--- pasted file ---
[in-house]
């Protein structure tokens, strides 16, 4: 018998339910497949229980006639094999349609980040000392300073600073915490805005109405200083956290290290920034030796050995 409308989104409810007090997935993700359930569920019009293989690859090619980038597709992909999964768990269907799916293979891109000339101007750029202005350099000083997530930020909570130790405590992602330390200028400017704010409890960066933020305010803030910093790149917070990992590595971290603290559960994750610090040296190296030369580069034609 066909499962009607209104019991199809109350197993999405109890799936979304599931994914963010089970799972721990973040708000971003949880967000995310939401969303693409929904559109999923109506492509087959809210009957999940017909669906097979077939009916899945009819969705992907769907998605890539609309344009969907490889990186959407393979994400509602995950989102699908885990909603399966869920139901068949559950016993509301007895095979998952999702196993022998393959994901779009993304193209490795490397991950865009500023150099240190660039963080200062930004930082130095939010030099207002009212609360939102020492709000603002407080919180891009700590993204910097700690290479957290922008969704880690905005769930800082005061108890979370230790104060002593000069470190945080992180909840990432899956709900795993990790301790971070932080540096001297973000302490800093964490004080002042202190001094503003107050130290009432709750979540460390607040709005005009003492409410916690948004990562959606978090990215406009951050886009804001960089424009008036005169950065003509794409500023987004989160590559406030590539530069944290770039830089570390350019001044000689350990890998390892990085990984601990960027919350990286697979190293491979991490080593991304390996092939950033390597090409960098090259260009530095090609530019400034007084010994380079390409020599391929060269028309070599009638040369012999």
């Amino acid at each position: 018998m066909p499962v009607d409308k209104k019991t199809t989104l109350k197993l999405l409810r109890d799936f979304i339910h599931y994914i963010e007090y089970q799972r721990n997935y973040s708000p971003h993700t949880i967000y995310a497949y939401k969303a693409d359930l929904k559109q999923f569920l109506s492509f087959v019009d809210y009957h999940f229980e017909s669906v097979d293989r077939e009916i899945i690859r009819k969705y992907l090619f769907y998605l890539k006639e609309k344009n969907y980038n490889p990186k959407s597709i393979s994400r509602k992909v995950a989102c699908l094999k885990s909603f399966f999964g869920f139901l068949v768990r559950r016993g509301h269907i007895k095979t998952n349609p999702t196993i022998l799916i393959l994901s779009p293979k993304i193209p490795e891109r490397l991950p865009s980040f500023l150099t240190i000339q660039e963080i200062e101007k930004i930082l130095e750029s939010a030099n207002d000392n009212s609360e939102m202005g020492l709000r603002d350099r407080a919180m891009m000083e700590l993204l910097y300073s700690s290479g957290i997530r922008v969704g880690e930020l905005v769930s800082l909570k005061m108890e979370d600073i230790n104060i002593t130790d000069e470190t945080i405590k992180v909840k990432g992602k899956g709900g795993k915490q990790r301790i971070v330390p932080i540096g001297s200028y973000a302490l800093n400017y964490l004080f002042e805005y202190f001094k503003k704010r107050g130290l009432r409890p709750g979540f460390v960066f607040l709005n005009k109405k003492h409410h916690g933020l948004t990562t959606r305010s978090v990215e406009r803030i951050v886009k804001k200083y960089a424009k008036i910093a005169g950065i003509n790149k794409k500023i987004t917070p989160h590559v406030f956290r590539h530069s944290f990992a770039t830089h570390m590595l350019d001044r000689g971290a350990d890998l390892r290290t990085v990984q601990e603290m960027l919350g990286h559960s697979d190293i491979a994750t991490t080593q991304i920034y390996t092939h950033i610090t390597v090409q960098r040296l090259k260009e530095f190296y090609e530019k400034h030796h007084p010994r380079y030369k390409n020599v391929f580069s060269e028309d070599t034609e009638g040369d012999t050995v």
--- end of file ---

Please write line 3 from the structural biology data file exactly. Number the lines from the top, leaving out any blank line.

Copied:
């Amino acid at each position: 018998m066909p499962v009607d409308k209104k019991t199809t989104l109350k197993l999405l409810r109890d799936f979304i339910h599931y994914i963010e007090y089970q799972r721990n997935y973040s708000p971003h993700t949880i967000y995310a497949y939401k969303a693409d359930l929904k559109q999923f569920l109506s492509f087959v019009d809210y009957h999940f229980e017909s669906v097979d293989r077939e009916i899945i690859r009819k969705y992907l090619f769907y998605l890539k006639e609309k344009n969907y980038n490889p990186k959407s597709i393979s994400r509602k992909v995950a989102c699908l094999k885990s909603f399966f999964g869920f139901l068949v768990r559950r016993g509301h269907i007895k095979t998952n349609p999702t196993i022998l799916i393959l994901s779009p293979k993304i193209p490795e891109r490397l991950p865009s980040f500023l150099t240190i000339q660039e963080i200062e101007k930004i930082l130095e750029s939010a030099n207002d000392n009212s609360e939102m202005g020492l709000r603002d350099r407080a919180m891009m000083e700590l993204l910097y300073s700690s290479g957290i997530r922008v969704g880690e930020l905005v769930s800082l909570k005061m108890e979370d600073i230790n104060i002593t130790d000069e470190t945080i405590k992180v909840k990432g992602k899956g709900g795993k915490q990790r301790i971070v330390p932080i540096g001297s200028y973000a302490l800093n400017y964490l004080f002042e805005y202190f001094k503003k704010r107050g130290l009432r409890p709750g979540f460390v960066f607040l709005n005009k109405k003492h409410h916690g933020l948004t990562t959606r305010s978090v990215e406009r803030i951050v886009k804001k200083y960089a424009k008036i910093a005169g950065i003509n790149k794409k500023i987004t917070p989160h590559v406030f956290r590539h530069s944290f990992a770039t830089h570390m590595l350019d001044r000689g971290a350990d890998l390892r290290t990085v990984q601990e603290m960027l919350g990286h559960s697979d190293i491979a994750t991490t080593q991304i920034y390996t092939h950033i610090t390597v090409q960098r040296l090259k260009e530095f190296y090609e530019k400034h030796h007084p010994r380079y030369k390409n020599v391929f580069s060269e028309d070599t034609e009638g040369d012999t050995v």